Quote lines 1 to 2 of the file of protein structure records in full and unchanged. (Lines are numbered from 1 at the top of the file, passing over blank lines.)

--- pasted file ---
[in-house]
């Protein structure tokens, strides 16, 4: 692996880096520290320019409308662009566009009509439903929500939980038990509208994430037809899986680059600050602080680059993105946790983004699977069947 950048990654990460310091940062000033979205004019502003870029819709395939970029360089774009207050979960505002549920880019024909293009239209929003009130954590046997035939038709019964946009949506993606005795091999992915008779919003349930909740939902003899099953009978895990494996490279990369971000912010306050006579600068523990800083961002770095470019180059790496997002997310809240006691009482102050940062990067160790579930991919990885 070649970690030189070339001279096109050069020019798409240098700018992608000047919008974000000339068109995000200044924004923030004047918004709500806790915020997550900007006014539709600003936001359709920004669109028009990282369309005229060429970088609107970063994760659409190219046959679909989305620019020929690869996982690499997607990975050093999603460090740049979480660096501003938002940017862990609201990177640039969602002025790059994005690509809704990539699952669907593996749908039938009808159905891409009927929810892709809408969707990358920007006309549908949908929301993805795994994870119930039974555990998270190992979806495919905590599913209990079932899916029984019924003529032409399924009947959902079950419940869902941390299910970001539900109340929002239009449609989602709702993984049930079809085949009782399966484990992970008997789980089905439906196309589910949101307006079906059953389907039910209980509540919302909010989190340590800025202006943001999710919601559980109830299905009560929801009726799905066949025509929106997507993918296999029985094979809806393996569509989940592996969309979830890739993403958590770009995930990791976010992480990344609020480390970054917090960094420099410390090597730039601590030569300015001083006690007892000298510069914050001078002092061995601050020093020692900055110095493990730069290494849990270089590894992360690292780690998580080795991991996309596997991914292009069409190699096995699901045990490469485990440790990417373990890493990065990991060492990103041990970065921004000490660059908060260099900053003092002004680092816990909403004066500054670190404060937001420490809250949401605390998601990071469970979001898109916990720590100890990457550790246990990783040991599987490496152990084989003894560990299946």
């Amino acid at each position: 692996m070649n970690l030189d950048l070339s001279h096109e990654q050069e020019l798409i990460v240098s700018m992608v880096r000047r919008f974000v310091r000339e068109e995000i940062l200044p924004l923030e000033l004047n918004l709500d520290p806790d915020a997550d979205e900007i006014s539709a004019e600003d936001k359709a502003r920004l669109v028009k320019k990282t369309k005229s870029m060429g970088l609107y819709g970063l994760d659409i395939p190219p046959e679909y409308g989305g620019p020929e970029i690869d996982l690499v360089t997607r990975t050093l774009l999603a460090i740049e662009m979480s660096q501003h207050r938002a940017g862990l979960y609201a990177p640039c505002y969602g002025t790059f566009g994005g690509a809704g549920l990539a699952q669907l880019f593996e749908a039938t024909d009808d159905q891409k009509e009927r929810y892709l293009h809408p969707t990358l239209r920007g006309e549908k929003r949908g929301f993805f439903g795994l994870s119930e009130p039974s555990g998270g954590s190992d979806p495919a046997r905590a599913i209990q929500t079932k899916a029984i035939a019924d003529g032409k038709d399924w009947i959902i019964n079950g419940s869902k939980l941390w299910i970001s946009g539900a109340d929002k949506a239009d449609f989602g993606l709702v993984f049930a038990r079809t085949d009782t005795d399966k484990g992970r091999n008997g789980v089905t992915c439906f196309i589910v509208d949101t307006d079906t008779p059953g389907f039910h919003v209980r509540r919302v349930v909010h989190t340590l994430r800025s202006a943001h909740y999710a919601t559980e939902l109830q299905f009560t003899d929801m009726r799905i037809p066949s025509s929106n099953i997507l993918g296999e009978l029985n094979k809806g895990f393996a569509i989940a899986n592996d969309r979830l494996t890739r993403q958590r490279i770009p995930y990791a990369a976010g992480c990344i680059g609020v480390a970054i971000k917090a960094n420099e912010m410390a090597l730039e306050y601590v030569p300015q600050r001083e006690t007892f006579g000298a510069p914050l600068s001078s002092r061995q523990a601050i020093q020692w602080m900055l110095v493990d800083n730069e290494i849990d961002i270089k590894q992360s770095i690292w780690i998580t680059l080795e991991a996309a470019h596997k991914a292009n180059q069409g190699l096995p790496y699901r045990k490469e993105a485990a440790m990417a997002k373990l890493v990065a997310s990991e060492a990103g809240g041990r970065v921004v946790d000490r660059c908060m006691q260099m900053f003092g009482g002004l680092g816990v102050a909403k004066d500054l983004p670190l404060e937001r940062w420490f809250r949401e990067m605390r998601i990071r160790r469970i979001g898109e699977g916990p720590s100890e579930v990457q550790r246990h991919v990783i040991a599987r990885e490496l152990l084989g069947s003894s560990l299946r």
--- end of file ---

[in-house]
């Protein structure tokens, strides 16, 4: 692996880096520290320019409308662009566009009509439903929500939980038990509208994430037809899986680059600050602080680059993105946790983004699977069947 950048990654990460310091940062000033979205004019502003870029819709395939970029360089774009207050979960505002549920880019024909293009239209929003009130954590046997035939038709019964946009949506993606005795091999992915008779919003349930909740939902003899099953009978895990494996490279990369971000912010306050006579600068523990800083961002770095470019180059790496997002997310809240006691009482102050940062990067160790579930991919990885 070649970690030189070339001279096109050069020019798409240098700018992608000047919008974000000339068109995000200044924004923030004047918004709500806790915020997550900007006014539709600003936001359709920004669109028009990282369309005229060429970088609107970063994760659409190219046959679909989305620019020929690869996982690499997607990975050093999603460090740049979480660096501003938002940017862990609201990177640039969602002025790059994005690509809704990539699952669907593996749908039938009808159905891409009927929810892709809408969707990358920007006309549908949908929301993805795994994870119930039974555990998270190992979806495919905590599913209990079932899916029984019924003529032409399924009947959902079950419940869902941390299910970001539900109340929002239009449609989602709702993984049930079809085949009782399966484990992970008997789980089905439906196309589910949101307006079906059953389907039910209980509540919302909010989190340590800025202006943001999710919601559980109830299905009560929801009726799905066949025509929106997507993918296999029985094979809806393996569509989940592996969309979830890739993403958590770009995930990791976010992480990344609020480390970054917090960094420099410390090597730039601590030569300015001083006690007892000298510069914050001078002092061995601050020093020692900055110095493990730069290494849990270089590894992360690292780690998580080795991991996309596997991914292009069409190699096995699901045990490469485990440790990417373990890493990065990991060492990103041990970065921004000490660059908060260099900053003092002004680092816990909403004066500054670190404060937001420490809250949401605390998601990071469970979001898109916990720590100890990457550790246990990783040991599987490496152990084989003894560990299946």